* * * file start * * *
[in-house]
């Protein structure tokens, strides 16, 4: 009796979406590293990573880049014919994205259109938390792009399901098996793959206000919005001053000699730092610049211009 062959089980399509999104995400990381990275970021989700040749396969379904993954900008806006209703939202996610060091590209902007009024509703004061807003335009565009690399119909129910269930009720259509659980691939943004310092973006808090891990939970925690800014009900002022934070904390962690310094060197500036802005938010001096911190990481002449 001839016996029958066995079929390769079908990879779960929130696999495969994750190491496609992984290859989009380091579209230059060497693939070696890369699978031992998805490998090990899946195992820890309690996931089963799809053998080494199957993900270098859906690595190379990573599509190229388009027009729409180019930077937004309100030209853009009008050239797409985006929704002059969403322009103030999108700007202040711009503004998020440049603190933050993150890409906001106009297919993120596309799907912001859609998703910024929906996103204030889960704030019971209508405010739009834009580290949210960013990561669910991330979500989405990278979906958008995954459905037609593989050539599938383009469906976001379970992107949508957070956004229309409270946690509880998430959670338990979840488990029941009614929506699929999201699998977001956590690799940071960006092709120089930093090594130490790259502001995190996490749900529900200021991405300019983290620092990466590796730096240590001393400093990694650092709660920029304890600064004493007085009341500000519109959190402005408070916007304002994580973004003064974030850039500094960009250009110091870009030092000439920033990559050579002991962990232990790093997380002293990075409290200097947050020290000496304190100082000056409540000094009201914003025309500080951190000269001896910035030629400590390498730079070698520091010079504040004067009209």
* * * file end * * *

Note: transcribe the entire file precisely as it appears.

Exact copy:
[in-house]
């Protein structure tokens, strides 16, 4: 009796979406590293990573880049014919994205259109938390792009399901098996793959206000919005001053000699730092610049211009 062959089980399509999104995400990381990275970021989700040749396969379904993954900008806006209703939202996610060091590209902007009024509703004061807003335009565009690399119909129910269930009720259509659980691939943004310092973006808090891990939970925690800014009900002022934070904390962690310094060197500036802005938010001096911190990481002449 001839016996029958066995079929390769079908990879779960929130696999495969994750190491496609992984290859989009380091579209230059060497693939070696890369699978031992998805490998090990899946195992820890309690996931089963799809053998080494199957993900270098859906690595190379990573599509190229388009027009729409180019930077937004309100030209853009009008050239797409985006929704002059969403322009103030999108700007202040711009503004998020440049603190933050993150890409906001106009297919993120596309799907912001859609998703910024929906996103204030889960704030019971209508405010739009834009580290949210960013990561669910991330979500989405990278979906958008995954459905037609593989050539599938383009469906976001379970992107949508957070956004229309409270946690509880998430959670338990979840488990029941009614929506699929999201699998977001956590690799940071960006092709120089930093090594130490790259502001995190996490749900529900200021991405300019983290620092990466590796730096240590001393400093990694650092709660920029304890600064004493007085009341500000519109959190402005408070916007304002994580973004003064974030850039500094960009250009110091870009030092000439920033990559050579002991962990232990790093997380002293990075409290200097947050020290000496304190100082000056409540000094009201914003025309500080951190000269001896910035030629400590390498730079070698520091010079504040004067009209």